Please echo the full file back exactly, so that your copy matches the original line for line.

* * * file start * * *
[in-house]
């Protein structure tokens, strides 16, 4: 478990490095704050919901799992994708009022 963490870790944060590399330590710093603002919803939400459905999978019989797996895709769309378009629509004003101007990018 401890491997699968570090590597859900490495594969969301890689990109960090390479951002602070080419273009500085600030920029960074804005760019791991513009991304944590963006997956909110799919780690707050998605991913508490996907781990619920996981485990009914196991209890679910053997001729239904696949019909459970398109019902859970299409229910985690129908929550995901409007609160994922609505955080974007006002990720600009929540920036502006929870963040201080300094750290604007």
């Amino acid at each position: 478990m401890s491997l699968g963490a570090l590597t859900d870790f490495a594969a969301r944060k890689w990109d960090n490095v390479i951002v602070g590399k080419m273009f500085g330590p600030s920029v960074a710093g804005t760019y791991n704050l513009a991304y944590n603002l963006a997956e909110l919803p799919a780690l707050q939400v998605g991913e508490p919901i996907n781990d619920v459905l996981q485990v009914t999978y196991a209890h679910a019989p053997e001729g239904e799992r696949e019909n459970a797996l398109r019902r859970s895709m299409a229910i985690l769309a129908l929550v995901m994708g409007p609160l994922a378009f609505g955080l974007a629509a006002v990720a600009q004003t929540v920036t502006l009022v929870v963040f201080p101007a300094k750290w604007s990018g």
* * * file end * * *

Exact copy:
[in-house]
């Protein structure tokens, strides 16, 4: 478990490095704050919901799992994708009022 963490870790944060590399330590710093603002919803939400459905999978019989797996895709769309378009629509004003101007990018 401890491997699968570090590597859900490495594969969301890689990109960090390479951002602070080419273009500085600030920029960074804005760019791991513009991304944590963006997956909110799919780690707050998605991913508490996907781990619920996981485990009914196991209890679910053997001729239904696949019909459970398109019902859970299409229910985690129908929550995901409007609160994922609505955080974007006002990720600009929540920036502006929870963040201080300094750290604007």
């Amino acid at each position: 478990m401890s491997l699968g963490a570090l590597t859900d870790f490495a594969a969301r944060k890689w990109d960090n490095v390479i951002v602070g590399k080419m273009f500085g330590p600030s920029v960074a710093g804005t760019y791991n704050l513009a991304y944590n603002l963006a997956e909110l919803p799919a780690l707050q939400v998605g991913e508490p919901i996907n781990d619920v459905l996981q485990v009914t999978y196991a209890h679910a019989p053997e001729g239904e799992r696949e019909n459970a797996l398109r019902r859970s895709m299409a229910i985690l769309a129908l929550v995901m994708g409007p609160l994922a378009f609505g955080l974007a629509a006002v990720a600009q004003t929540v920036t502006l009022v929870v963040f201080p101007a300094k750290w604007s990018g």